There is a wonderful photograph of those attending the Congrès Internationaux d’Architecture Moderne (CIAM) conference in Bridgwater, Somerset, in 1947 to discuss the reconstruction of post-war Europe. In serried ranks, as in a school photo, the world’s leading architects pose for posterity. In the front row Corb sits rather isolated on the left; Josep Sert – president of CIAM – is in the centre. Next to Sert is Monica Pidgeon, then the editor of Architectural Design (AD). She sits like a sultry Frida Kahlo with a look that hints at her Anglo-Chilean upbringing and “bring-it-on” attitude. The other women, mainly the wives of attendees, smile sweetly. Monica was one of three working women to attend among 70 or so men.
That was par for the course in those days – there weren’t many women in architecture, or indeed in any of the professions. But even so Monica was the doyenne of architectural editors and my first proper employer after leaving the Architectural Association. I worked for AD from 1969 to 1974. Monica knew everybody and the world’s architects would drop in to our Bloomsbury offices when they were in town. Few of them were women. Jane Drew, then in partnership with Max Fry, was the most prominent of Monica’s generation.
Monica and Jane made their names before there was any discussion about feminism. In 1975 Monica agreed to publish an issue on Women in Architecture, “egged on by young women libbers at the AA” and by her deputy editor Barbara Goldstein, a feisty young American. In it Nadine Beddington, who was very active on RIBA Council, wrote that only 6% of the RIBA membership were women.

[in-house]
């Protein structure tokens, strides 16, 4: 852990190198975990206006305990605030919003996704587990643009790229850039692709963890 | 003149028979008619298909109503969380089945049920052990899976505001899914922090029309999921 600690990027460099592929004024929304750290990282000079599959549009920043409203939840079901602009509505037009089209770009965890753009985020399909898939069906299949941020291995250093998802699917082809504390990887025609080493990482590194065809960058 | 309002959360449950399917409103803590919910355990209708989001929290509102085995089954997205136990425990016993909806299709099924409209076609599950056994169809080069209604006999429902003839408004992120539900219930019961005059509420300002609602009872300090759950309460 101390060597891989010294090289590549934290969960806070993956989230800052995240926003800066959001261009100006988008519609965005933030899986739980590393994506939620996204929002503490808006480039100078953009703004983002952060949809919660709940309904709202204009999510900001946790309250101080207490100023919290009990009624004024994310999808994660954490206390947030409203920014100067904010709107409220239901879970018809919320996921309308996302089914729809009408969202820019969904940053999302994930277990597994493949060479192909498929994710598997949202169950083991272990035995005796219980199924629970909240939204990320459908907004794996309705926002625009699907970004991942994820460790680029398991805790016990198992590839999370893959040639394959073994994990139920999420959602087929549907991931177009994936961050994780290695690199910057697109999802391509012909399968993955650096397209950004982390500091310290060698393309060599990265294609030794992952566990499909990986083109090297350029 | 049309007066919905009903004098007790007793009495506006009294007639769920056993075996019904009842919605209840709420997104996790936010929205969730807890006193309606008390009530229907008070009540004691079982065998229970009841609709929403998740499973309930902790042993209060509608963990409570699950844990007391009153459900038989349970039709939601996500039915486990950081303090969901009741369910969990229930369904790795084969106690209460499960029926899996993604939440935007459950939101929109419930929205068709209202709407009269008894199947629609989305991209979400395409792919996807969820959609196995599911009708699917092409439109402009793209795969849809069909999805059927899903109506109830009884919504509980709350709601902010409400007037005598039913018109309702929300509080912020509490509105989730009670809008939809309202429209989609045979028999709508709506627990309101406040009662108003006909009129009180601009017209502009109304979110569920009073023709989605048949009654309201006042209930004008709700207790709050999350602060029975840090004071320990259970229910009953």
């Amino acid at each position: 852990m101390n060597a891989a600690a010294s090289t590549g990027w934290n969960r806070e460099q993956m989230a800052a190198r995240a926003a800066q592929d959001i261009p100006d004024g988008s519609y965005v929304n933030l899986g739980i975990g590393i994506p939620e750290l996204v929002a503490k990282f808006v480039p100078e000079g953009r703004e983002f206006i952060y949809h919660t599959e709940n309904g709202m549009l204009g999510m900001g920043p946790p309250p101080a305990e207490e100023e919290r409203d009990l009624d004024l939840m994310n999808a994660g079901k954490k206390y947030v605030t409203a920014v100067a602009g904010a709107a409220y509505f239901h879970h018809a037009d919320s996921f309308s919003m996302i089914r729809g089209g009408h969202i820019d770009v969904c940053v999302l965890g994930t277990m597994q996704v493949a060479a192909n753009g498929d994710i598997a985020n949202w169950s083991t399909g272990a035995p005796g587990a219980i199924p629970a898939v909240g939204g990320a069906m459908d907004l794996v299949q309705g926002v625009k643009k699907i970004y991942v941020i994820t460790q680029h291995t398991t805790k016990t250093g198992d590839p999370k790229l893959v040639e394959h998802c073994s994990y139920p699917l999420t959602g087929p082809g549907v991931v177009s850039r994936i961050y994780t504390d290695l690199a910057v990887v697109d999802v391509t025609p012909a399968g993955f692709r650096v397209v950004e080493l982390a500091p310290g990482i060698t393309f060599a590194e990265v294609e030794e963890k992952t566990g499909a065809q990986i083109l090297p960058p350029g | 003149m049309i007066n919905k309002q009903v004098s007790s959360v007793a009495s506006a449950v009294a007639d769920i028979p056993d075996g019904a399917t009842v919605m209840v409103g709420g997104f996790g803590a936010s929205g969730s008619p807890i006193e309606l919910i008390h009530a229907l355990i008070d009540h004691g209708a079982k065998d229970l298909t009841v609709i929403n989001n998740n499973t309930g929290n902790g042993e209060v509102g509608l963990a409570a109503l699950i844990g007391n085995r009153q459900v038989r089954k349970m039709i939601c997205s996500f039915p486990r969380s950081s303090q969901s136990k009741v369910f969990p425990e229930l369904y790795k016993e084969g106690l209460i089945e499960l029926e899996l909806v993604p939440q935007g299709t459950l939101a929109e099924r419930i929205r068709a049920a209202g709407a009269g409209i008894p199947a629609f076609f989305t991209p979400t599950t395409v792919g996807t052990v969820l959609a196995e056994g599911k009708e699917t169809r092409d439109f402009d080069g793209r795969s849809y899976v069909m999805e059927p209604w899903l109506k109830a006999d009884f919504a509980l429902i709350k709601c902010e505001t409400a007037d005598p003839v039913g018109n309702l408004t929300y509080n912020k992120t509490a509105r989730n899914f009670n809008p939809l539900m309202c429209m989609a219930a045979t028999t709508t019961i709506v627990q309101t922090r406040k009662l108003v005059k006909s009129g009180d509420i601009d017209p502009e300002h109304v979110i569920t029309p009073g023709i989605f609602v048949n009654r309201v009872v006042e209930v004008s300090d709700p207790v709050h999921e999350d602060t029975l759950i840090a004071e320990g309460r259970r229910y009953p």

Although in later years Monica supported the idea of more women in architecture, in those days she was not a feminist. In the editorial of the women’s issue she wrote that it had never previously occurred to her to take a stand on the subject. She advised against employing women with children because they would put their children ahead of their work. She was a toughie, and needed to be so. I remember Gillian the office secretary was always in tears as Monica was frequently beastly to her. She could be brusque. She was fighting a battle which younger women today can barely imagine.
Alison Smithson was a regular visitor to the office. AD was the mouthpiece of Team Ten, of which Alison and Peter Smithson were leading lights. Professionally, Alison could be as robust in her arguments as Monica; it was a real eye-opener when at an Olivetti garden party in Chelsea my wife and Alison were talking about children and a totally different, kinder and gentler, person was revealed.
Then there was Elisabeth Scott, who designed the Shakespeare Memorial Theatre at Stratford-upon-Avon, the first significant public building in Britain to be designed by a female architect, and the landscape architect Sylvia Crowe. I saw quite a bit of Pat Tindale, who was later made chief architect at the Department of the Environment – a very senior post that sadly no longer exists. The public sector was probably gentler than the rough and tumble of private practice, because Pat was the kindest of people. But a younger generation was emerging – with Wendy Foster, Patty Hopkins, Kate Macintosh starting to make their names and Zaha sitting in waiting at the AA.
I was pleased to see in the recent research by GLA Economics for the London Festival of Architecture that in the capital’s offices, 40% of the workforce are women. Not quite 50% yet, and probably better than other parts of the country. It’s slow. But it’s progress.
As the percentage of female architects in the capital’s workforce continues to grow, we mustn’t forget the post-war pioneers who paved the way